The inner voice that guides your actions and decisions-everyone has one. Some of us have one we choose to ignore, but we have one all the same. Sometimes you ignore that voice and nothing happens. Sometimes you ignore that voice, and it comes back to bite you in a big way. This is a cautionary tale of being bitten in a big way.
For those of you who don’t recall, I recently shared the exciting news of being signed with a publisher to release my first young adult novel. You may have noticed I specifically omitted mentioning the name of the publisher, and it wasn’t because I wasn’t allowed to name them. It was because I was ashamed for ignoring that inner voice telling me accepting this offer was a bad decision.
The first time I heard the voice regarding this matter came when I was doing a review of the publisher’s web site. It had a few typographical errors that raised a red flag to me. A publisher looking to establish himself as legitimate should convey an image of professionalism and instill confidence in their abilities.
My nagging voice of concern grew a bit louder when I did a little more in depth research on the publisher and found the only client signed to their agency was the publisher. Trying to be fair, I checked out the summary of the publisher’s book. While the book seemed moderately intriguing, I was again bothered by some errors with grammar and punctuation. I was even more bothered to see the distributor the publisher used was a self-publishing site. I excused it by saying the publisher may have started out self-publishing and then decided to expand to mainstream publication.
Another concern arose when I could find no record of other authors working with this publisher. Normally, I’ll take to writer friendly websites that contain ratings on publishers and agents as well as feedback from other authors as to their experiences. None of this existed, but I chalked it up to the fact that the publisher was too new to have anything in the database. There are some industry experts who caution writers not to get involved with a new publisher. Rather than being the guinea pig for a house that could flop, writers are advised to focus their efforts on working with those with a proven track record. I’ve always disagreed with this. Everyone has to start somewhere, and that includes publishers. Why not give them a chance? With what I’ve put myself through lately, I’m starting to change my stance on this.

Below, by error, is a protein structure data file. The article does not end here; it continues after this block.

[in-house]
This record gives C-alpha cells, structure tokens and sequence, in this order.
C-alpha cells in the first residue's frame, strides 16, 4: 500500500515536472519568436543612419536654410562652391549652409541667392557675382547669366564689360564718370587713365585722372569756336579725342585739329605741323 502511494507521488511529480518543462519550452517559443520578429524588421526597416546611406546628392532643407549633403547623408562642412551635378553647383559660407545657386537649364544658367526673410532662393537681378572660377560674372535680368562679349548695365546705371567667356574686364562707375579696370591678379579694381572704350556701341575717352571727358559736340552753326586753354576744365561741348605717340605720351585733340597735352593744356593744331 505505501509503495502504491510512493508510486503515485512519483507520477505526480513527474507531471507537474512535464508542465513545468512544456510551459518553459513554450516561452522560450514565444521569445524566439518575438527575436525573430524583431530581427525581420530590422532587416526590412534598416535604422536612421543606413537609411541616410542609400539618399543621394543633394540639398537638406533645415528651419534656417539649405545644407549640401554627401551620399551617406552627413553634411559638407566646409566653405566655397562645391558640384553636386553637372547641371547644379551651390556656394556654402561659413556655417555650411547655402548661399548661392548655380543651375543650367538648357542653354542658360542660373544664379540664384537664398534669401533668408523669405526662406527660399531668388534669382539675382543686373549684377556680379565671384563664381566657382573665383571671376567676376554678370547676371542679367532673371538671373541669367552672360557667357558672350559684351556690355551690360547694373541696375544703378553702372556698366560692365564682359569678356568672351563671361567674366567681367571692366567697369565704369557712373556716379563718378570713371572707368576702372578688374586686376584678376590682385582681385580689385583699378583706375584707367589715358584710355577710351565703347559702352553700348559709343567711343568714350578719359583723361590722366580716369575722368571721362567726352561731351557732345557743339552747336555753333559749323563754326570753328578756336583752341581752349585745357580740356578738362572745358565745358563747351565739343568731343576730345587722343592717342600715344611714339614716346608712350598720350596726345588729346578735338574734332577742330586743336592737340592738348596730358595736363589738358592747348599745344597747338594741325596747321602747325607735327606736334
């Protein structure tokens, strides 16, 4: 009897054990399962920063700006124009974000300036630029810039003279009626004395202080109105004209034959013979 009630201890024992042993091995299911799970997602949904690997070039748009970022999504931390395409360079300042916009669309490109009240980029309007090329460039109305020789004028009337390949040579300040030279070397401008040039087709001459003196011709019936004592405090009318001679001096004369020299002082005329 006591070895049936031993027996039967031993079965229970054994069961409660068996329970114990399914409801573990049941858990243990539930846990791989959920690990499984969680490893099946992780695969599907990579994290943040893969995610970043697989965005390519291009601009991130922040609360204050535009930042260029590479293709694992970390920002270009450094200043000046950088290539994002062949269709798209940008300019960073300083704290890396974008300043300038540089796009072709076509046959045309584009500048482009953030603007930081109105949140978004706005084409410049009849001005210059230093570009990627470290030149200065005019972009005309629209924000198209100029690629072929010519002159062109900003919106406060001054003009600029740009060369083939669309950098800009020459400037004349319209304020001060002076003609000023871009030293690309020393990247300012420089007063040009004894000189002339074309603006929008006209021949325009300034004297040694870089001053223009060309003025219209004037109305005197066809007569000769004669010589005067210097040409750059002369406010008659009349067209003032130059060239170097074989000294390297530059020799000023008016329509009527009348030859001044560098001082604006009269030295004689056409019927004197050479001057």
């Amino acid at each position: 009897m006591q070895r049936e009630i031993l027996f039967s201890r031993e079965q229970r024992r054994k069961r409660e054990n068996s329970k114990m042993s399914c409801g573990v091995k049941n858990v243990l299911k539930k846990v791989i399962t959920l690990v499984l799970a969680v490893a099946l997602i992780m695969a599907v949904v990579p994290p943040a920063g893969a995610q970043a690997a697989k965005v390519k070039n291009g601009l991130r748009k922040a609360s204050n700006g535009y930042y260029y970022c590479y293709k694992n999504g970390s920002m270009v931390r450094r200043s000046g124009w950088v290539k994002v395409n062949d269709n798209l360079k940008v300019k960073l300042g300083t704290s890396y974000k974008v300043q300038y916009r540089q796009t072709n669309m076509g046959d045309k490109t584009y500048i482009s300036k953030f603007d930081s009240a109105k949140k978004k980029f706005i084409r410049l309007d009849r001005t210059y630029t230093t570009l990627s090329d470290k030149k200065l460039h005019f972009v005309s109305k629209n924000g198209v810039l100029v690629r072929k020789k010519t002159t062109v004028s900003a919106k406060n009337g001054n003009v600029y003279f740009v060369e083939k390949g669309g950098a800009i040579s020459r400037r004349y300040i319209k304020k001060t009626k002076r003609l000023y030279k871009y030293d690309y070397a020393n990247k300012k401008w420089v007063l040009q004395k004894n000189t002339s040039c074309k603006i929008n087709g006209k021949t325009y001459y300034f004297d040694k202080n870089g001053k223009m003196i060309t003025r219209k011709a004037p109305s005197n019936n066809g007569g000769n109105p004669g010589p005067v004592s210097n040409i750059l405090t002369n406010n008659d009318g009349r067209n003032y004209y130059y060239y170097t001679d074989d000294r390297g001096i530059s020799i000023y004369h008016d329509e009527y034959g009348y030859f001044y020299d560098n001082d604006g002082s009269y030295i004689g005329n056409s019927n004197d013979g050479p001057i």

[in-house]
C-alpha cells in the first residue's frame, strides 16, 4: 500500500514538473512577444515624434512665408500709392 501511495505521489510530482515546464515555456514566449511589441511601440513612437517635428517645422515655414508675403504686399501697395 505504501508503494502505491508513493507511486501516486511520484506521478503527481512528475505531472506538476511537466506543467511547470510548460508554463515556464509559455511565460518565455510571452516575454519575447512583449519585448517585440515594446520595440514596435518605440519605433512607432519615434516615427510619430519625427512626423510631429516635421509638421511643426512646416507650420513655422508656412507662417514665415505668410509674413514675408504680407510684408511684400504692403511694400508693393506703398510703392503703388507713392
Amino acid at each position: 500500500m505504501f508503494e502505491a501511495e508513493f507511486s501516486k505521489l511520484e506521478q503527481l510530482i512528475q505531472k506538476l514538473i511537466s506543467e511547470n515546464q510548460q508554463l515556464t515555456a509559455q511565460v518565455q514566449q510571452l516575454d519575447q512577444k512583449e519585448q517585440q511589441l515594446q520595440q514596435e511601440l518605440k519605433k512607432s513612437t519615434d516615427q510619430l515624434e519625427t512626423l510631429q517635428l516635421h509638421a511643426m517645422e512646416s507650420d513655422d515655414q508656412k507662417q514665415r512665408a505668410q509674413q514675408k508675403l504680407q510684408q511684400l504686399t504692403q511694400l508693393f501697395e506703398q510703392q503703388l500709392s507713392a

More concerns surfaced when the publisher was quick to respond to me sending in my manuscript. Most agents and publishers will take weeks or months to respond due to the high volume of submissions. Having discovered so many issues, I opted not to respond to the request for my manuscript. That is, I initially opted not to respond. When the publisher sent a second email asking for the book and expressing a strong interest, I pushed aside that voice of reason and sent it in.
There was the first of many mistakes I made in this journey. I should have replied with a polite thanks but no thanks. Instead, I let my desire to be published and the overwhelming sadness in my life drive me to make a poor decision. This publisher’s interest came less than a month after my father unexpectedly passed away, and diving head first into this gave me a new sense of purpose and something to focus on other than my loss.